A 4th Circuit Court of Appeals judge on Friday questioned a Justice Department attorney about whether President Trump had the authority to "ban all men" from entering the United States.
Judge Barbaro Milano Keenan, appointed by former President Barack Obama, quizzed Justice Department Deputy Attorney General Hashim Mooppan about whether he thought Trump could keep all foreign men from entering the United States. The judge asked the question during the federal appeals court's review of Trump's newest policy that bans people from several countries that are home to terrorist activities.
"Let's just say that this study contains information, which is likely to be true, that most terrorists or people who commit terrorist acts are men," Keenan said. "Could the president then ban all men under the express authority of [federal law]? Could he ban the entry of all men until the president showed further that men are not the ordinary and customary perpetrators of terrorist activity?"
"I don't think so, your honor," Mooppan said.
"Why not?" Keenan asked.
"Because I don't think that using gender as a proxy would satisfy Mandel's requirement of facially legitimate —" Moopan said before Keenan interrupted him.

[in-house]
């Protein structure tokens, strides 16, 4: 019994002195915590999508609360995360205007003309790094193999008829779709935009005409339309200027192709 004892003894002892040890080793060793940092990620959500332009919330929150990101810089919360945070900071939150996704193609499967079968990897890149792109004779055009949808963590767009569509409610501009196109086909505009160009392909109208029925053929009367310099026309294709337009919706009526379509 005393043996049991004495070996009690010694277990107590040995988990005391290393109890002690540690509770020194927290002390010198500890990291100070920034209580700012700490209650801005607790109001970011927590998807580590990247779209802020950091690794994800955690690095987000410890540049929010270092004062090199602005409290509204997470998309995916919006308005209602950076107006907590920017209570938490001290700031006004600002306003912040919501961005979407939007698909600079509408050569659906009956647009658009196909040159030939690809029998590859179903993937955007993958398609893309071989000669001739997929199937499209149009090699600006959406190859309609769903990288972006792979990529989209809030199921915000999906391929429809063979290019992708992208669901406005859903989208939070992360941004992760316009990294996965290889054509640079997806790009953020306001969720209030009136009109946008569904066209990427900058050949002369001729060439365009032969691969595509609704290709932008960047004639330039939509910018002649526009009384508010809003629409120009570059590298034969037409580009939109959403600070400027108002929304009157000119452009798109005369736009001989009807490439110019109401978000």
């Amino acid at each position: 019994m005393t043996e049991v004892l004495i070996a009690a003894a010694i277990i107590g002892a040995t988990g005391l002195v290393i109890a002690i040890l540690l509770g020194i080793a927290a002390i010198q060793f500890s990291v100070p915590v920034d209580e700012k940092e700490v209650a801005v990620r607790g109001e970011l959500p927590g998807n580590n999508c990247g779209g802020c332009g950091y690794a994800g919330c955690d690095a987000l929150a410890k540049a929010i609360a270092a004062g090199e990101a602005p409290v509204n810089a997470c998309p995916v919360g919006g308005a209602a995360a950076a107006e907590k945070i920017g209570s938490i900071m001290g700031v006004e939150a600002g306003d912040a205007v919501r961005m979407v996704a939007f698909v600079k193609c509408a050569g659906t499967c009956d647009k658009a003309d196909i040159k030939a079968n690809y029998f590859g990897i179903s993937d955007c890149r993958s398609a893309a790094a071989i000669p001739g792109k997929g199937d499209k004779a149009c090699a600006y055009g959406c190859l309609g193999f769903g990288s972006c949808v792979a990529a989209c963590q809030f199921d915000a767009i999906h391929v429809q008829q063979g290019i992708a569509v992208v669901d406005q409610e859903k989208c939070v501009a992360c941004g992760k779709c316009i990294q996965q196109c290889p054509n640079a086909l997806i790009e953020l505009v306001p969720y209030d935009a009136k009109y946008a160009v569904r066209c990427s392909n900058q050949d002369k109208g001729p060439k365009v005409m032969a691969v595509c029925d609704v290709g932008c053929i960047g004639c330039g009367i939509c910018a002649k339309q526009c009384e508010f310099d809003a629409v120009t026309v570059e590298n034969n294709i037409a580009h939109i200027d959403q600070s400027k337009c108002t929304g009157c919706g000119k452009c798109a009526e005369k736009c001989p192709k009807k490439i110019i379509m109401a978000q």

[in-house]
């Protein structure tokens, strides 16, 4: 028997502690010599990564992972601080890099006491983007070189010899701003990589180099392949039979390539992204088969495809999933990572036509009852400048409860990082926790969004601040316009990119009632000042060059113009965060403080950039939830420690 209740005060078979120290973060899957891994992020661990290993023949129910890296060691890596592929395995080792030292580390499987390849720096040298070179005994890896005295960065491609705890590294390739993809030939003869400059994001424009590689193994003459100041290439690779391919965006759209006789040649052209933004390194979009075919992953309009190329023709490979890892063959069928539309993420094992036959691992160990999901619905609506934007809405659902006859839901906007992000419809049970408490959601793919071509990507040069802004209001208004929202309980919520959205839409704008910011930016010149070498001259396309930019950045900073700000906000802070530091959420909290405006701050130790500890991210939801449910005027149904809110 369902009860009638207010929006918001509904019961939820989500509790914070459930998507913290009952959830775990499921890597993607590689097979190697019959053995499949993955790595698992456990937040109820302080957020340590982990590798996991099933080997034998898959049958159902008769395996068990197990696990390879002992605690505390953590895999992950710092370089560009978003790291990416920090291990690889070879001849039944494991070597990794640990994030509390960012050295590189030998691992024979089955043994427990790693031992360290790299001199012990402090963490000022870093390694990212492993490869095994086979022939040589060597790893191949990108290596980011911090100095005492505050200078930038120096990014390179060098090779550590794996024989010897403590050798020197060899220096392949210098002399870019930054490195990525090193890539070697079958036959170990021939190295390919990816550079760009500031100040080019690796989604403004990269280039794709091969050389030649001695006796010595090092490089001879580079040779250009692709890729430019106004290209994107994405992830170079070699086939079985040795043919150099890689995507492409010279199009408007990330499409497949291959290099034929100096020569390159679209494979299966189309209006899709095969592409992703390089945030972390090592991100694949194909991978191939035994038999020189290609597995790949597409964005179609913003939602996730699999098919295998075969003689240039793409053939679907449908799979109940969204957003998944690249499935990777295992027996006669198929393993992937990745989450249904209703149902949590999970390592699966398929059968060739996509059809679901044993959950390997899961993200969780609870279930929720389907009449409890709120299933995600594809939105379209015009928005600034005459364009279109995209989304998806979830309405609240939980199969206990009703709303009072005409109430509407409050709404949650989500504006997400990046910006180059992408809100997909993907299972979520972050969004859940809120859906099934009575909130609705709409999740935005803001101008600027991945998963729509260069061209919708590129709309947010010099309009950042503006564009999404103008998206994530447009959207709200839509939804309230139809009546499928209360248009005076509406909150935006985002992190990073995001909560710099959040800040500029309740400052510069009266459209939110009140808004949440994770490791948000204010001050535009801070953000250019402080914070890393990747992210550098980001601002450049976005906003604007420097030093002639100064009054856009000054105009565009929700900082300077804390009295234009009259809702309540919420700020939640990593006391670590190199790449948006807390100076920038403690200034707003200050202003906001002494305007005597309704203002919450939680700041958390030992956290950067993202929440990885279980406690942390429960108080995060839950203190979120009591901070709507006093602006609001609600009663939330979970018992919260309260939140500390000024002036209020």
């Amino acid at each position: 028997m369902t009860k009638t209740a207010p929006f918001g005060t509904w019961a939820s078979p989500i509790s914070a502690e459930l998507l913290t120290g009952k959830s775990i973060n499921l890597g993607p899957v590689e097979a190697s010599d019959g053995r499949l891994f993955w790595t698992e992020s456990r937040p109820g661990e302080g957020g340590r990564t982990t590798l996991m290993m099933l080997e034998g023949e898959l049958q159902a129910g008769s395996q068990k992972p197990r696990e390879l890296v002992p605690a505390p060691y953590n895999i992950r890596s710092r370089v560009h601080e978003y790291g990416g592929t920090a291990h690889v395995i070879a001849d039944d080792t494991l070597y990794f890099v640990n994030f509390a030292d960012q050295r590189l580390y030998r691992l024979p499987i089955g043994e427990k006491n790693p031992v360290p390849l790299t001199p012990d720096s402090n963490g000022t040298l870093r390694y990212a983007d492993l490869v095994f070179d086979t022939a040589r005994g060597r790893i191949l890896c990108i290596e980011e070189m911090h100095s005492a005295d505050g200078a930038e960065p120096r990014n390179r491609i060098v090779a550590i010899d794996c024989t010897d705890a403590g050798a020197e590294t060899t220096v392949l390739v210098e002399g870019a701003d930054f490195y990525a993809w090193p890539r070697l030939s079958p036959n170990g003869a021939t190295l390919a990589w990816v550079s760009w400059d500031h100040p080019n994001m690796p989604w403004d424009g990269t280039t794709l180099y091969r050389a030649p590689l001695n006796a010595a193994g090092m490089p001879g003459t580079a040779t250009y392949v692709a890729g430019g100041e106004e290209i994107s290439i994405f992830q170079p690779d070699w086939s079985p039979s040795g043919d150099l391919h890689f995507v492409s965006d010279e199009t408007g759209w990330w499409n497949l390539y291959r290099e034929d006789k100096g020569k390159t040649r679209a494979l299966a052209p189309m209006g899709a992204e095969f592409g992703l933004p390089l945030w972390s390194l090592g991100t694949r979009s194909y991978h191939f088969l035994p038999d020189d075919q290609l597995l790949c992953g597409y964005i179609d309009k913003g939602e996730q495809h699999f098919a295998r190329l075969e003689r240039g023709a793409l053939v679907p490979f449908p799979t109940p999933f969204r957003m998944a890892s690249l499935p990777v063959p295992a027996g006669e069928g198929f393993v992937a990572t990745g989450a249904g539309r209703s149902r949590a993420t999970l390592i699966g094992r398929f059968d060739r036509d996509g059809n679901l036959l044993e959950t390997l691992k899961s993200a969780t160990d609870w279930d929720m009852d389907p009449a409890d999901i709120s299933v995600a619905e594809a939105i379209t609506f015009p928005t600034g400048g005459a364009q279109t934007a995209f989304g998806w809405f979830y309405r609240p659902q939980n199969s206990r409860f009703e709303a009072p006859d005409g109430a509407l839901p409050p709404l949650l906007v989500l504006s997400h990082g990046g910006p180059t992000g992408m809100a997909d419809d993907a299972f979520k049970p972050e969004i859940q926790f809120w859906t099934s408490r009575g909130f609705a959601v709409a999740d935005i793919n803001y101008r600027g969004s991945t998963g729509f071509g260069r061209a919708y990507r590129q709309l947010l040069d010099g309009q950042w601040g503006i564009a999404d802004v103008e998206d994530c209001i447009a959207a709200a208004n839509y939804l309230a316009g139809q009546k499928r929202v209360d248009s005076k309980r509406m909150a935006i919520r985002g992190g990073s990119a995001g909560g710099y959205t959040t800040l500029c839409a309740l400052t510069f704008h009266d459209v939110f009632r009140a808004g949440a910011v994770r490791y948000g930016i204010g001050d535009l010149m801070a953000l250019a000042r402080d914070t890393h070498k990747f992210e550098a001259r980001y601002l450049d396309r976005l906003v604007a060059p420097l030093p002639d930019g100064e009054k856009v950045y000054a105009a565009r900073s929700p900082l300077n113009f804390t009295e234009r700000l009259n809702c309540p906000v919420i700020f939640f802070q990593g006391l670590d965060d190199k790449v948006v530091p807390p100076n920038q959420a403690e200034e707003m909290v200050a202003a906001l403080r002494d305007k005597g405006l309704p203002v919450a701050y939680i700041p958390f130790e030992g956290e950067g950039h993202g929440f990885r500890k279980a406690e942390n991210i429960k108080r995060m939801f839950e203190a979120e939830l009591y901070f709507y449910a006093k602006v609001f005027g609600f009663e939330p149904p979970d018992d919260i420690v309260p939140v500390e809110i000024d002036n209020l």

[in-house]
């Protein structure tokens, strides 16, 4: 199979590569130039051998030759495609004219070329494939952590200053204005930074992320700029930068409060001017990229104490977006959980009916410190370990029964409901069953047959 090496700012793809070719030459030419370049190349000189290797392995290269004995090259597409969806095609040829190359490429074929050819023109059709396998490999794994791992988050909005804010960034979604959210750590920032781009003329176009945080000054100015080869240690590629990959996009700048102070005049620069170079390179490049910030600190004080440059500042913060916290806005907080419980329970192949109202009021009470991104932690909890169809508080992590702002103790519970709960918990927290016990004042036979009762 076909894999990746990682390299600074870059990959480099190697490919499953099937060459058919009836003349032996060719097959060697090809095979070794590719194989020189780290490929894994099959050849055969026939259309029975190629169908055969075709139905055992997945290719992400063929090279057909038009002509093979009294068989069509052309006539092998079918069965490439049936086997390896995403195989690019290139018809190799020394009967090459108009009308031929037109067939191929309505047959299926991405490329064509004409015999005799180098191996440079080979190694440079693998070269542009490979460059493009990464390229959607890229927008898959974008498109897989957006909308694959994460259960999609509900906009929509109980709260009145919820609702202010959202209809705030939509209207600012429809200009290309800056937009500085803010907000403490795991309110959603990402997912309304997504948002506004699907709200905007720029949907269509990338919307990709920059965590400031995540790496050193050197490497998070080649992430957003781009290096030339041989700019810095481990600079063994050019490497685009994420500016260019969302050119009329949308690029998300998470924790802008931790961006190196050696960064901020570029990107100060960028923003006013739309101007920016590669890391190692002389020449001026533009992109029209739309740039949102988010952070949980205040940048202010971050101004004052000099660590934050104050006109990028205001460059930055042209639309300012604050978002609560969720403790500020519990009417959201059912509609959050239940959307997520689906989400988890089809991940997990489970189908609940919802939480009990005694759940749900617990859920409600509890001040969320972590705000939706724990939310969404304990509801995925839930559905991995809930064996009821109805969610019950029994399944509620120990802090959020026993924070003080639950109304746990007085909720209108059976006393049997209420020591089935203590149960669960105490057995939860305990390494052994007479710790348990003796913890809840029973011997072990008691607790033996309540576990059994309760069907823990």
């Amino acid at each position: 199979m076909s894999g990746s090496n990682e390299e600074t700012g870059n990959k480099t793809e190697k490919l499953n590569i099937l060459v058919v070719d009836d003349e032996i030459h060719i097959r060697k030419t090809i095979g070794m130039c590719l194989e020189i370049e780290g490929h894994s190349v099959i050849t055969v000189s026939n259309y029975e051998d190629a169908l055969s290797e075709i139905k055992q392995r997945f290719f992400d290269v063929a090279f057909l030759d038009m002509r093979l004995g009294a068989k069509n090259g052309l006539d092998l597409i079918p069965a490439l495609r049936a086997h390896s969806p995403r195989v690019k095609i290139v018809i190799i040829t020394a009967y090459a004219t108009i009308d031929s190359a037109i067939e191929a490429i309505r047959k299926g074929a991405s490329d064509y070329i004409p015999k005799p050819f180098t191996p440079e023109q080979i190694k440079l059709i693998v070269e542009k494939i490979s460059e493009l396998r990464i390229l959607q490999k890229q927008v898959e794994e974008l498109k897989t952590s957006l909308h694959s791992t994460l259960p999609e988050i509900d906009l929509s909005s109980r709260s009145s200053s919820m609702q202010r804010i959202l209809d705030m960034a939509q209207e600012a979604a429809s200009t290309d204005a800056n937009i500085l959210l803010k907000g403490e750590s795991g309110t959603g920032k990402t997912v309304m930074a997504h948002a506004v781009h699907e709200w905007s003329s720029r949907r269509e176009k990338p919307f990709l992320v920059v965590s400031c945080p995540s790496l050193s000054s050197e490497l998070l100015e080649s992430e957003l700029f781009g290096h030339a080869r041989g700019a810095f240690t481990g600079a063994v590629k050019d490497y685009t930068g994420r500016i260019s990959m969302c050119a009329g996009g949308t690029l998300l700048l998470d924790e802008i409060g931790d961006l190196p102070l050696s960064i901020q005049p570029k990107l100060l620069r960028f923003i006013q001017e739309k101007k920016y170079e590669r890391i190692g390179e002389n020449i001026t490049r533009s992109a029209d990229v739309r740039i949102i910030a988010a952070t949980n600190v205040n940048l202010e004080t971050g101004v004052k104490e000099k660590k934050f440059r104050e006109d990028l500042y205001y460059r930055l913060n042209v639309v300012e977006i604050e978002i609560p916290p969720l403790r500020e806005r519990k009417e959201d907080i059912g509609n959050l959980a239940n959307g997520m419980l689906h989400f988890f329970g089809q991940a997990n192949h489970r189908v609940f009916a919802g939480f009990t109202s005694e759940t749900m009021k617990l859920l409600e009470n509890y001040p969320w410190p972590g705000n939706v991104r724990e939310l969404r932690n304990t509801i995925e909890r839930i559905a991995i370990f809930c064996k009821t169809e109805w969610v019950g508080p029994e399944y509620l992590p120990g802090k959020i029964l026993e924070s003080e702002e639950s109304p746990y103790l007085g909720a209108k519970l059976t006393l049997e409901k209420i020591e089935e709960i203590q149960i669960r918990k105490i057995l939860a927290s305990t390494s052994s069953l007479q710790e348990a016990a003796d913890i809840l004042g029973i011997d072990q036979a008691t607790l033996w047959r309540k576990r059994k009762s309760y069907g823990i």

"OK, if you can't use gender, then there's the question of violating section 1152," Keenan said.
The full federal appeals court's review of Trump's third ban focused, in part, over the conflict between two federal statutes: 8 U.S. Code § 1182 that defines which foreign nationals are inadmissible and another, 8 U.S. Code § 1152, that prevents discrimination in the visa issuance process.
Trump's third effort aimed at implementing the travel ban focused on blocking foreign nationals from several countries that are home to terrorist activities that are also Muslim-majority countries.
Keenan's question seemed aimed at drawing out the point made by opponents of the ban who say the policy change is driven by Trump's desire to ban Muslims, but the Trump administration has said it's needed because of the risk those countries pose given the presence of terrorist elements.
The newest version of the travel ban added Chad, North Korea, and Venezuela to the list of countries affected by the travel ban.
Friday's arguments at the 4th Circuit Court of Appeals arrived after a federal judge in Maryland blocked Trump's ban, but excluded North Korea and Venezuela from the judge's ruling. The Supreme Court on Monday lifted the Maryland judge's stoppage of Trump's ban.